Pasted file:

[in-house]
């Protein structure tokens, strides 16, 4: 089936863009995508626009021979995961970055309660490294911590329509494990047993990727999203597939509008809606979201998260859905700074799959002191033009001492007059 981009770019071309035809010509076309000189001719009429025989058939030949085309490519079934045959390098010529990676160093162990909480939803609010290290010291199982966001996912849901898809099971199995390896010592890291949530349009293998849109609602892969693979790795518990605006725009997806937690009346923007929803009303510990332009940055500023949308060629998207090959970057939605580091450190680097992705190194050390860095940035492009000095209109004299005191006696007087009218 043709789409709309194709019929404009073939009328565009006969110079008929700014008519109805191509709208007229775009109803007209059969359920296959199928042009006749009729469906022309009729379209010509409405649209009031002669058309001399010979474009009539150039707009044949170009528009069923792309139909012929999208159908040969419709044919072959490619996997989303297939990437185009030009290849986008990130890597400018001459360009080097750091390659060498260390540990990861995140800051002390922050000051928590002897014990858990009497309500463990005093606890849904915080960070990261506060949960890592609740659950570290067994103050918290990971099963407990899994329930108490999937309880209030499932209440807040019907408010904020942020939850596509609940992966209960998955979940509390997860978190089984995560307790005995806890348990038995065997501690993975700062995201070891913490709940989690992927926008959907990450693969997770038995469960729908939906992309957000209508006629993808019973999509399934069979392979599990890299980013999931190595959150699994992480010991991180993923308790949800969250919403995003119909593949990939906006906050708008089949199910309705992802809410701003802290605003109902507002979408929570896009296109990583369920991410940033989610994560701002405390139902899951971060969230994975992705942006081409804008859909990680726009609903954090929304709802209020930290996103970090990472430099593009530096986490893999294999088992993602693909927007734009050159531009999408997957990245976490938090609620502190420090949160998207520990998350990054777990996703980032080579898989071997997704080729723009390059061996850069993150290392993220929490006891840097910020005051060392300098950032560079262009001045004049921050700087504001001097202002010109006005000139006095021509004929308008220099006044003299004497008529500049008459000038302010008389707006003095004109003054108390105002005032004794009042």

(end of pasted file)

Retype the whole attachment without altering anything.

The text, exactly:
[in-house]
């Protein structure tokens, strides 16, 4: 089936863009995508626009021979995961970055309660490294911590329509494990047993990727999203597939509008809606979201998260859905700074799959002191033009001492007059 981009770019071309035809010509076309000189001719009429025989058939030949085309490519079934045959390098010529990676160093162990909480939803609010290290010291199982966001996912849901898809099971199995390896010592890291949530349009293998849109609602892969693979790795518990605006725009997806937690009346923007929803009303510990332009940055500023949308060629998207090959970057939605580091450190680097992705190194050390860095940035492009000095209109004299005191006696007087009218 043709789409709309194709019929404009073939009328565009006969110079008929700014008519109805191509709208007229775009109803007209059969359920296959199928042009006749009729469906022309009729379209010509409405649209009031002669058309001399010979474009009539150039707009044949170009528009069923792309139909012929999208159908040969419709044919072959490619996997989303297939990437185009030009290849986008990130890597400018001459360009080097750091390659060498260390540990990861995140800051002390922050000051928590002897014990858990009497309500463990005093606890849904915080960070990261506060949960890592609740659950570290067994103050918290990971099963407990899994329930108490999937309880209030499932209440807040019907408010904020942020939850596509609940992966209960998955979940509390997860978190089984995560307790005995806890348990038995065997501690993975700062995201070891913490709940989690992927926008959907990450693969997770038995469960729908939906992309957000209508006629993808019973999509399934069979392979599990890299980013999931190595959150699994992480010991991180993923308790949800969250919403995003119909593949990939906006906050708008089949199910309705992802809410701003802290605003109902507002979408929570896009296109990583369920991410940033989610994560701002405390139902899951971060969230994975992705942006081409804008859909990680726009609903954090929304709802209020930290996103970090990472430099593009530096986490893999294999088992993602693909927007734009050159531009999408997957990245976490938090609620502190420090949160998207520990998350990054777990996703980032080579898989071997997704080729723009390059061996850069993150290392993220929490006891840097910020005051060392300098950032560079262009001045004049921050700087504001001097202002010109006005000139006095021509004929308008220099006044003299004497008529500049008459000038302010008389707006003095004109003054108390105002005032004794009042």